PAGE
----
If your brass is cushioning the slide when you drop it on a loaded chamber I would check your head spacing or your brass lengh. Most auto rounds headspace on the mouth of the case not the rim.

Bullseye57
July 23, 2008, 04:45 PM
Bullseye57 how did that happen? I have only seen that from folks using too light a spring with many too hot a load.

Those barrel lugs had evidence of hard wear near the bottom of the feet. The crack showed evidence of shearing from the front end of the barrel. The barrel's swinging link did not break, as shown (attached to the lugs) in the photo. From this wear, was consistent as evidence that the lower (feet) were striking the slide stop crosspin repeatedly, thereby stressing the lower lugs until they sheared off from the barrel. This failure could have been due an improperly fitted barrel but lower lug battering can also be accelerated by the stresses of repeatedly slamming the slide home on an empty chamber. This type of failure will not ordinarily occur from a few slide slams but can happen if releasing the slide fully home on an empty chamber is a routine habit.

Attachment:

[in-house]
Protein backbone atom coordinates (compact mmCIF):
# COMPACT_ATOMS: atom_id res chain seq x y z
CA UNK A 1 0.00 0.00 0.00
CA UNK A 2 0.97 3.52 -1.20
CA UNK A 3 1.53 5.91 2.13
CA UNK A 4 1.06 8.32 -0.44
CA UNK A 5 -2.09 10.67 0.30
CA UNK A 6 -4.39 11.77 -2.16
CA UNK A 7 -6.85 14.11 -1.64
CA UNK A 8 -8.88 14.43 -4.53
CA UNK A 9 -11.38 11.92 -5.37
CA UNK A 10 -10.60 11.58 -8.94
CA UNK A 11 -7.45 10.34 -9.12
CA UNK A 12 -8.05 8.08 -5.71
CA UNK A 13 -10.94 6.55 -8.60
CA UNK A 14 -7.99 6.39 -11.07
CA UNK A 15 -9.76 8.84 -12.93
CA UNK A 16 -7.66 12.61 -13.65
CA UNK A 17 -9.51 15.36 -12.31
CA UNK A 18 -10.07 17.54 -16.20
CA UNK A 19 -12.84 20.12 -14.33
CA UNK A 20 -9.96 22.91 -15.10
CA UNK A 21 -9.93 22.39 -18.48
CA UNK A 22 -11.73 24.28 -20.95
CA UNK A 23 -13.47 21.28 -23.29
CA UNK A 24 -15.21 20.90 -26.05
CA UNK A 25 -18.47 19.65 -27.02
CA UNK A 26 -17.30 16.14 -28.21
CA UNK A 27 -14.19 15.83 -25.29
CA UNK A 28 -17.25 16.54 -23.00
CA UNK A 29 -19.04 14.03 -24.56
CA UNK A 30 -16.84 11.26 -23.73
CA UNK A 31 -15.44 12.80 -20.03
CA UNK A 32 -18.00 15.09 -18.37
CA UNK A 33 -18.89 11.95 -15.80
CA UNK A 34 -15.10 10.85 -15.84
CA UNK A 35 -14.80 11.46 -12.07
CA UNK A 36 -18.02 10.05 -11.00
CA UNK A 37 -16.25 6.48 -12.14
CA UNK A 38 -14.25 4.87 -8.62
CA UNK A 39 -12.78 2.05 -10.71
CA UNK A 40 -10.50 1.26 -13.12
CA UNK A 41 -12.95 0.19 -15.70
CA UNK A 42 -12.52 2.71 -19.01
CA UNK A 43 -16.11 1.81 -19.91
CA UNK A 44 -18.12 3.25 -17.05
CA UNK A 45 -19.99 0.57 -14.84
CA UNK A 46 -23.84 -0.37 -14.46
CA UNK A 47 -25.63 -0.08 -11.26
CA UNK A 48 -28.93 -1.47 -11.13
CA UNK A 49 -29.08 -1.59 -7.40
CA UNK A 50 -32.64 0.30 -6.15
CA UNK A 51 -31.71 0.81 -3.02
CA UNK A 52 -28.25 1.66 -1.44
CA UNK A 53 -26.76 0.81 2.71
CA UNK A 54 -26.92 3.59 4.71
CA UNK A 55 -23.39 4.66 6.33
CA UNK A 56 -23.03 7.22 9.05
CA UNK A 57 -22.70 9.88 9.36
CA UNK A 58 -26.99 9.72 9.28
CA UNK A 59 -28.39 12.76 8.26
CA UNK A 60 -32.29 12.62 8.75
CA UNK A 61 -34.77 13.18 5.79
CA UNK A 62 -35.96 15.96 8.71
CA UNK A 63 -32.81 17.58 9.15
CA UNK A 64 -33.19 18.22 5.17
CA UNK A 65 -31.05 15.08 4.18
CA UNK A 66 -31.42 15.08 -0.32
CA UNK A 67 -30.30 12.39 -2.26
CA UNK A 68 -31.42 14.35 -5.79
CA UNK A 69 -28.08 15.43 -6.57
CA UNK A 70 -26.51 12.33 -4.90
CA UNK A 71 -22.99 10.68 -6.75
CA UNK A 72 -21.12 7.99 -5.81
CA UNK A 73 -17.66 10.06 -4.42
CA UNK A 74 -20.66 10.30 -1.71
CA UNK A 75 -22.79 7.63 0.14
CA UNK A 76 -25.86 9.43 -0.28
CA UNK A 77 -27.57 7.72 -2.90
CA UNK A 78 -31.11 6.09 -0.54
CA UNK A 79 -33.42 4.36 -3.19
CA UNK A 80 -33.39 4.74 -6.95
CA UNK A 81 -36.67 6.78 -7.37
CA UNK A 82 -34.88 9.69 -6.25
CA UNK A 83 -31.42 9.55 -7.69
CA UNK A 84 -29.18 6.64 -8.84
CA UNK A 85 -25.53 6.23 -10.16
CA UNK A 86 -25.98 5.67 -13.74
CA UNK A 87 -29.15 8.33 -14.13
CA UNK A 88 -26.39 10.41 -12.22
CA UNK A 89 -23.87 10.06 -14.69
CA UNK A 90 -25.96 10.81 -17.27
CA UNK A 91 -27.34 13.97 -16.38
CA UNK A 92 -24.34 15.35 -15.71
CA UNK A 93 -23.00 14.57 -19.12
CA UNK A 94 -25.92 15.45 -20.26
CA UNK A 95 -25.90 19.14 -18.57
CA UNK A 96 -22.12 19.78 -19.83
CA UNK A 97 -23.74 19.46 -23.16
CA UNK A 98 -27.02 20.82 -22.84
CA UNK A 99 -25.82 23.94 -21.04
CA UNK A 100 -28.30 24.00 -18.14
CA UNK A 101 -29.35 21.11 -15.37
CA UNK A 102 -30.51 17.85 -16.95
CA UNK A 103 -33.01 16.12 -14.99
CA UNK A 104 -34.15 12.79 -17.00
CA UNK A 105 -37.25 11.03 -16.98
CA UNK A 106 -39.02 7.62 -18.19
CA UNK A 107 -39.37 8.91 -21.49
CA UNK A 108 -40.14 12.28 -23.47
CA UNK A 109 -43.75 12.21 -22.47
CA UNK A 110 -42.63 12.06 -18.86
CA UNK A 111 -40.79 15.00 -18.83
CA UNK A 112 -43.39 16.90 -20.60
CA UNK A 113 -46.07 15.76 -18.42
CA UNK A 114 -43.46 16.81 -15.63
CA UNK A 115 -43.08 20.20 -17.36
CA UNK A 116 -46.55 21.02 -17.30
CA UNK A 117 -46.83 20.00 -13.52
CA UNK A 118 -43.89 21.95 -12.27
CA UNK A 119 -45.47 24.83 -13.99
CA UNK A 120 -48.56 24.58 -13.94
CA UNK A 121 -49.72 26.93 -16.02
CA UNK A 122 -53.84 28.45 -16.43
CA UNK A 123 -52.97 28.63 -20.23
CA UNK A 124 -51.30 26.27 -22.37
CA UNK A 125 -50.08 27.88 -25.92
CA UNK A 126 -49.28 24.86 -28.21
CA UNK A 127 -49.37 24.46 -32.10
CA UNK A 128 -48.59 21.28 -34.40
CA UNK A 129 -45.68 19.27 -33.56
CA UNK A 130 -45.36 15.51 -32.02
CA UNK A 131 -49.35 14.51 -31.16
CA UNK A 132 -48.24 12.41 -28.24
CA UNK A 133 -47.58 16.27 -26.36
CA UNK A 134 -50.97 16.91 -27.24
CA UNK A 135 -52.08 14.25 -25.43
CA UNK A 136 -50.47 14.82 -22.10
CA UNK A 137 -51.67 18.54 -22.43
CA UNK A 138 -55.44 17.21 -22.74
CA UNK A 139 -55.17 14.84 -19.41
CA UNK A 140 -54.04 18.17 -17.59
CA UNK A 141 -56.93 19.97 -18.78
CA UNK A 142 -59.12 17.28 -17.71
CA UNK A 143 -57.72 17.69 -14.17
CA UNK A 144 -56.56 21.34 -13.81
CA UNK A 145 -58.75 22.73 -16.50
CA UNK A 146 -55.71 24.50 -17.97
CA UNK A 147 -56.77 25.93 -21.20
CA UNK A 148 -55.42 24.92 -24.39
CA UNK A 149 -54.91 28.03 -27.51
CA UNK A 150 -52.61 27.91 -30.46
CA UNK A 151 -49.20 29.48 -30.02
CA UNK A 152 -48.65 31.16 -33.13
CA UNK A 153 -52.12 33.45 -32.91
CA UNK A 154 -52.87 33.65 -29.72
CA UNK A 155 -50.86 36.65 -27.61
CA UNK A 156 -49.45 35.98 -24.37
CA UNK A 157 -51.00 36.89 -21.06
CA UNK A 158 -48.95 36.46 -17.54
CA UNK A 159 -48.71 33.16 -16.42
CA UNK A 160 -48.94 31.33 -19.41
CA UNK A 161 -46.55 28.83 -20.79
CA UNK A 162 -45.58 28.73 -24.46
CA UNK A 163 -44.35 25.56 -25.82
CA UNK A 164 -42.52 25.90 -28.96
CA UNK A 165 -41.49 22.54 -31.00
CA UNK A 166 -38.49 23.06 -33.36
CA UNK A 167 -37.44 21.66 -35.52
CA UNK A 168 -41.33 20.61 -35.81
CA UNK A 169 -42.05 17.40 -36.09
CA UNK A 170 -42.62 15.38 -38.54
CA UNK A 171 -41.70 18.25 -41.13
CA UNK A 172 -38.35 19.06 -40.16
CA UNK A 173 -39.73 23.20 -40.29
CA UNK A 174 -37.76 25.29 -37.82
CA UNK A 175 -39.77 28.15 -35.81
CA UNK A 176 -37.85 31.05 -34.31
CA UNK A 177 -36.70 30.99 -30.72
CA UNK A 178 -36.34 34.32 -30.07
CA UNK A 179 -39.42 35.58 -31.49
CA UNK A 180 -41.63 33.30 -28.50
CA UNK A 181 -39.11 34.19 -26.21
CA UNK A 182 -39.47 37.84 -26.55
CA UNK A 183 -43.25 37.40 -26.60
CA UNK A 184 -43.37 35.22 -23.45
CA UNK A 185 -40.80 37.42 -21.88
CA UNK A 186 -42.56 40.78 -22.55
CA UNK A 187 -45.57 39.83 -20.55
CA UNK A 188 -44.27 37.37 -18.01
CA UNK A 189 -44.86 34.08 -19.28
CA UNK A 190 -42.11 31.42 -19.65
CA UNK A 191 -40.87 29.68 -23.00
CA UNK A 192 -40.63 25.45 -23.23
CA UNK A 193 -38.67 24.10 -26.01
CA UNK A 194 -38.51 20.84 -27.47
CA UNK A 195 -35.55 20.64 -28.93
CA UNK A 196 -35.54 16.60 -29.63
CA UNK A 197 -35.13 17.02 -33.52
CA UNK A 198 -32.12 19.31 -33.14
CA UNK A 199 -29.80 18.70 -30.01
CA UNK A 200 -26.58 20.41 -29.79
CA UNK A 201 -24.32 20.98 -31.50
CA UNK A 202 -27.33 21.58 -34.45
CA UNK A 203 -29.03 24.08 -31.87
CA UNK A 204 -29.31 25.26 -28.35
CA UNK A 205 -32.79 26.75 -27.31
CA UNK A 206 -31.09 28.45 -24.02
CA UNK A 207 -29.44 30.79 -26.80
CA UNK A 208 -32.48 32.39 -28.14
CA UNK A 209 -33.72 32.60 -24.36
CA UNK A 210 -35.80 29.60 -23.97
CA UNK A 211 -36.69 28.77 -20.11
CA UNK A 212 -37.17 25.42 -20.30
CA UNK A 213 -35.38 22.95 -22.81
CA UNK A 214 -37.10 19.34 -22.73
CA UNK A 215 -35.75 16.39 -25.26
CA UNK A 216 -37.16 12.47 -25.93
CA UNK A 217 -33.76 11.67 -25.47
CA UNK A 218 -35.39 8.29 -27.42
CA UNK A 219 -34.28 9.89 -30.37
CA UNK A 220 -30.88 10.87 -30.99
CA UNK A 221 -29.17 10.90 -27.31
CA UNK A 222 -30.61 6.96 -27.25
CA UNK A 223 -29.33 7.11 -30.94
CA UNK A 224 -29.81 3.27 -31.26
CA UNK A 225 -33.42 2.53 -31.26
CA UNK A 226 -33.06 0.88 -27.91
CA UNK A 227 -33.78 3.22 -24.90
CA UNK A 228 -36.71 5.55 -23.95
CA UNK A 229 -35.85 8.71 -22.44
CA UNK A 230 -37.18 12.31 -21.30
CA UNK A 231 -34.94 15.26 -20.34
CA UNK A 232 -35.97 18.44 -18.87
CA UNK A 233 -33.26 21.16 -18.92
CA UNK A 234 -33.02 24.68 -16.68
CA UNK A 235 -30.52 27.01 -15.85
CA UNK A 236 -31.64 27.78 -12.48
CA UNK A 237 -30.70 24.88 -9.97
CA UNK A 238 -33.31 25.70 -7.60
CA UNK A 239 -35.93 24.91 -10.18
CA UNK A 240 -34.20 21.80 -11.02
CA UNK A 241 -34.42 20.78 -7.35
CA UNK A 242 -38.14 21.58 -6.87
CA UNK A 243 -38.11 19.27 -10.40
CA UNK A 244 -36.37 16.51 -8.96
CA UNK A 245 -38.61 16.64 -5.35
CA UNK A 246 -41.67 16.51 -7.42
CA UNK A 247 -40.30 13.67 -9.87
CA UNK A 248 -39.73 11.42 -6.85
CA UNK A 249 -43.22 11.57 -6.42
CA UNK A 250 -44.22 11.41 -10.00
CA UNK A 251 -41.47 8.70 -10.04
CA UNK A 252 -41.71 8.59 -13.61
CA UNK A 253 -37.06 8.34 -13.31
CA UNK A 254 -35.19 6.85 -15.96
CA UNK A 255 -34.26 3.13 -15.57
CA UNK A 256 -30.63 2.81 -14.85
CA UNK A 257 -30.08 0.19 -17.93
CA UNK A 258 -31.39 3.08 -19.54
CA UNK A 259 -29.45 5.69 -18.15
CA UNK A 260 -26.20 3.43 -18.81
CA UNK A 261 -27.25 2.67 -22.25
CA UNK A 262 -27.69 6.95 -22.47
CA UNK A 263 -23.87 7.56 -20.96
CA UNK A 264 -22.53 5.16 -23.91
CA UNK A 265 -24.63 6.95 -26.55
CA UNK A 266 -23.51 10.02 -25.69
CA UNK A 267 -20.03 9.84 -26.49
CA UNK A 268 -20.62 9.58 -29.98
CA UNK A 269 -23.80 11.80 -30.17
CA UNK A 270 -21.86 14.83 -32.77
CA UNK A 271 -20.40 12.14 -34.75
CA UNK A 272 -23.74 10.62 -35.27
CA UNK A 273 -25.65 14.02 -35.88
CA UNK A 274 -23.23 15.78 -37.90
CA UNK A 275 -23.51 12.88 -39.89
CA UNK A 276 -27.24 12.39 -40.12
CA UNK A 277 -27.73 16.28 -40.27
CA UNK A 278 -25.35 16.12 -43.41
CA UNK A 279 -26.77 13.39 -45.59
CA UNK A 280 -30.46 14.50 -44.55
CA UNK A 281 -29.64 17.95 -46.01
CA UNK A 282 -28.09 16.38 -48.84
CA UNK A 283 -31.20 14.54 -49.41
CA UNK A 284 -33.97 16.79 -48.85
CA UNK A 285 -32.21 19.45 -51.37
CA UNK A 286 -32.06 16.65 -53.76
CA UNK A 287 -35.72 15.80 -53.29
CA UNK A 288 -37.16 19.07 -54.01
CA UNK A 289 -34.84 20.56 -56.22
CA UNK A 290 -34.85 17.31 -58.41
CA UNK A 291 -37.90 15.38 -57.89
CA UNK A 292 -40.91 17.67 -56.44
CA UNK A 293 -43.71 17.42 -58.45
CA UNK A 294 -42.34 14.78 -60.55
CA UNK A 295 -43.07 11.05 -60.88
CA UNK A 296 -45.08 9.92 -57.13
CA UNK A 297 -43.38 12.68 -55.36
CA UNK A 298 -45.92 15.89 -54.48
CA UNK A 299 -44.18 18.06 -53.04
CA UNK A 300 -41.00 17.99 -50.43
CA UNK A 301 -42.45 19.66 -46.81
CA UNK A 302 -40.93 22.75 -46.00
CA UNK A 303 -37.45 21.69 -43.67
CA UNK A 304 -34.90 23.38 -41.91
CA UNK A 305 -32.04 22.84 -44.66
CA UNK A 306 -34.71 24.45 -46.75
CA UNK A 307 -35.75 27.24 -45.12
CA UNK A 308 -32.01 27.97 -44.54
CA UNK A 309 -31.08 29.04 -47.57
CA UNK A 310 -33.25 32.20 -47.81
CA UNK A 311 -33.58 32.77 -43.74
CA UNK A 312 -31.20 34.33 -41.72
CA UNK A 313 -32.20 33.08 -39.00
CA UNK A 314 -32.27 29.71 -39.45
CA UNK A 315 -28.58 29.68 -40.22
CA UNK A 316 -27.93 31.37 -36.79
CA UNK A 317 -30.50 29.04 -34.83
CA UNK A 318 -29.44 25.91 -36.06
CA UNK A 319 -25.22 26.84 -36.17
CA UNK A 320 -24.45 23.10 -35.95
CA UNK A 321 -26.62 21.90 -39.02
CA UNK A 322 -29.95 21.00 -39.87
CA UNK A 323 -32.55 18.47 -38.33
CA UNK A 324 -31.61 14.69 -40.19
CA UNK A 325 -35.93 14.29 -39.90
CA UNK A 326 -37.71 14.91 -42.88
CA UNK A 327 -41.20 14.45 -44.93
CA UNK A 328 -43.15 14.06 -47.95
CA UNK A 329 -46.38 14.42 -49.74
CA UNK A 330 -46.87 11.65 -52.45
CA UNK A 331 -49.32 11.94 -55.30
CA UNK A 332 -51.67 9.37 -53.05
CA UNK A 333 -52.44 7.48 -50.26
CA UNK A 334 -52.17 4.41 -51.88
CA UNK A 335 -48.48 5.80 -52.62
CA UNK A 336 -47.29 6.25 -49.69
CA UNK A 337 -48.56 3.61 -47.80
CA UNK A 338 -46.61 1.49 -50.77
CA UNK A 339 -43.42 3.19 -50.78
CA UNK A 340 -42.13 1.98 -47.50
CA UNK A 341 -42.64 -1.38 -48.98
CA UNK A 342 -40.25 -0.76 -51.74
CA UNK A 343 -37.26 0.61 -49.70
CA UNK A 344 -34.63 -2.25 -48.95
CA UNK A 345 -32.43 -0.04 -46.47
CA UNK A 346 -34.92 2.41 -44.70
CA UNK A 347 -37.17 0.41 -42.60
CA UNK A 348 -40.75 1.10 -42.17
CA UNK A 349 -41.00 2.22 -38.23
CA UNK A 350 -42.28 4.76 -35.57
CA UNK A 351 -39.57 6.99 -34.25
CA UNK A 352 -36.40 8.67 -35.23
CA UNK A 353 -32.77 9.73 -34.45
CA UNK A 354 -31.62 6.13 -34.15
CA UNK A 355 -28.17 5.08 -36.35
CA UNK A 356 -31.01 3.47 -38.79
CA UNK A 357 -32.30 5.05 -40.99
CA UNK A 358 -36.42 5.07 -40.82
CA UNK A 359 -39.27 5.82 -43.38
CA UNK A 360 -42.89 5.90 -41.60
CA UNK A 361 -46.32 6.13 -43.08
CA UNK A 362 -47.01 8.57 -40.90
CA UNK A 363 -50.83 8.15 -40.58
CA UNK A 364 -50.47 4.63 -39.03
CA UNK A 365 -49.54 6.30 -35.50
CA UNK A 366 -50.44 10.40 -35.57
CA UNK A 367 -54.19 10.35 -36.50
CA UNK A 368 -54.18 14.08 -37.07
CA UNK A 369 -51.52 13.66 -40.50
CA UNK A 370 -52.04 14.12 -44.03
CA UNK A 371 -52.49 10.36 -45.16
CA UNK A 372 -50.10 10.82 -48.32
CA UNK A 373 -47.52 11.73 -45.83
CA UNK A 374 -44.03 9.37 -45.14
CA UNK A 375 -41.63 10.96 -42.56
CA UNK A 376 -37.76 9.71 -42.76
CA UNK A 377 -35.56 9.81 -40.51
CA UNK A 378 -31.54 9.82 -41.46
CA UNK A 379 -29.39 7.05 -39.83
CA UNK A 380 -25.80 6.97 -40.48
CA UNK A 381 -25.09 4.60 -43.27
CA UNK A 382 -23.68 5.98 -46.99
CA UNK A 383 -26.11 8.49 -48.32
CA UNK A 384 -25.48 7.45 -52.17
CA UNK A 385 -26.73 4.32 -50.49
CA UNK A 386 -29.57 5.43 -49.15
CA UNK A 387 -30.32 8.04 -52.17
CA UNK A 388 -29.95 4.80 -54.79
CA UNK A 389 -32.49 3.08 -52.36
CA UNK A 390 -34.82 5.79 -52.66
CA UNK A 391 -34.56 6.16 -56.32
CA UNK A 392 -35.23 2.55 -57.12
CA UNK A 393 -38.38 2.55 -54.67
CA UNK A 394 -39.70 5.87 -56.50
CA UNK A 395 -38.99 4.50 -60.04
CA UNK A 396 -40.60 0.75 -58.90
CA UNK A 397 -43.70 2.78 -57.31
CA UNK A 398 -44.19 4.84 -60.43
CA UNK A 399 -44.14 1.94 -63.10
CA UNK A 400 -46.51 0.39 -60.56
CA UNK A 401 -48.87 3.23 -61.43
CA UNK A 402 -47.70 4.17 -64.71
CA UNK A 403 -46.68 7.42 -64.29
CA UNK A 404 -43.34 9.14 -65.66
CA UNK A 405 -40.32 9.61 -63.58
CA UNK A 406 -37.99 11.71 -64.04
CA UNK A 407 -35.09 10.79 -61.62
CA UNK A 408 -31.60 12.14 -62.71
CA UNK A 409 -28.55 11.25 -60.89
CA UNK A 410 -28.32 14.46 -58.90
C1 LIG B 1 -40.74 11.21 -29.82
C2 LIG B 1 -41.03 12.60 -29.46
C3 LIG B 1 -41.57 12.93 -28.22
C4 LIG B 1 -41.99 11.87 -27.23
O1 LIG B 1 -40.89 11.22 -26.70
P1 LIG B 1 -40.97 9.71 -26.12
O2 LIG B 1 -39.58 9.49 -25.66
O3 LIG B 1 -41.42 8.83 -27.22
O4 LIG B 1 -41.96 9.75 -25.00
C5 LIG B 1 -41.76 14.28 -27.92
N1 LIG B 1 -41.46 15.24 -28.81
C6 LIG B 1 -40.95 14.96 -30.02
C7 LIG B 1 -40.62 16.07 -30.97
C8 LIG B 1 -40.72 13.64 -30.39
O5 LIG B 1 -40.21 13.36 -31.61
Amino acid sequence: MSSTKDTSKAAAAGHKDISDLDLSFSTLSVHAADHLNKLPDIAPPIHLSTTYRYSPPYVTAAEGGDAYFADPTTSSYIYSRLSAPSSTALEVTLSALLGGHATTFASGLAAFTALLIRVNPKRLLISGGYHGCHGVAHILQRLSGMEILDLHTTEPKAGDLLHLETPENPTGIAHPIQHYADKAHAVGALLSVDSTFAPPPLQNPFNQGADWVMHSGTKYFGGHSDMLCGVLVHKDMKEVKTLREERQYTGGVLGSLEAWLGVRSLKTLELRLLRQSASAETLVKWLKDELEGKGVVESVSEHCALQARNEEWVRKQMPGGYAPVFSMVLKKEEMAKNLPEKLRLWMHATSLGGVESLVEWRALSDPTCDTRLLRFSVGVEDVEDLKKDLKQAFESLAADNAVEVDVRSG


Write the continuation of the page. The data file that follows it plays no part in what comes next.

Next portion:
Don't just take my word on this - here's an excerpt quote from a THR article 1911Tuner wrote in 2003: 1911 Clinic, The barrel link, Post #18, December 28th, 2003, 03:50 AM

The pin hits the lug feet toward the tips instead of in the radius. The tips of the feet get damaged by the slide going to battery. The pin that holds the link in the lug begins to wallow out the hole that it's pressed into, and the interference fit is lost. The bent feet and sloppy action in the link delays linkdown timing. Incidentally, this is why letting a slide slam into battery on an empty chamber is a bad thing to do to an autopistol.


Hope this help.

R,
Bullseye


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32winspl
July 23, 2008, 05:47 PM
The following is from an April 23 posting;
Dry firing a good quality 1911 will not hurt it. I have done it literally hundreds of thousands of times with zero damage to the firing pin (either end), or the pin hole. HOWEVER, if you have a lightened trigger pull (pretty much anything under 3 1/2 lbs), DON'T drop the slide on an empty magazine with the trigger forward. I got this warning from John Shaw in person. (He was 3time 3-gun champion, and winner of Bianchi Cup, Steele Challenge, and all the other big shoots in the late 70's and early 80's; and a contemporary with Bill Wilson, John Pride, Brian Enos, Chip McCormick, Jim Clark, and others.)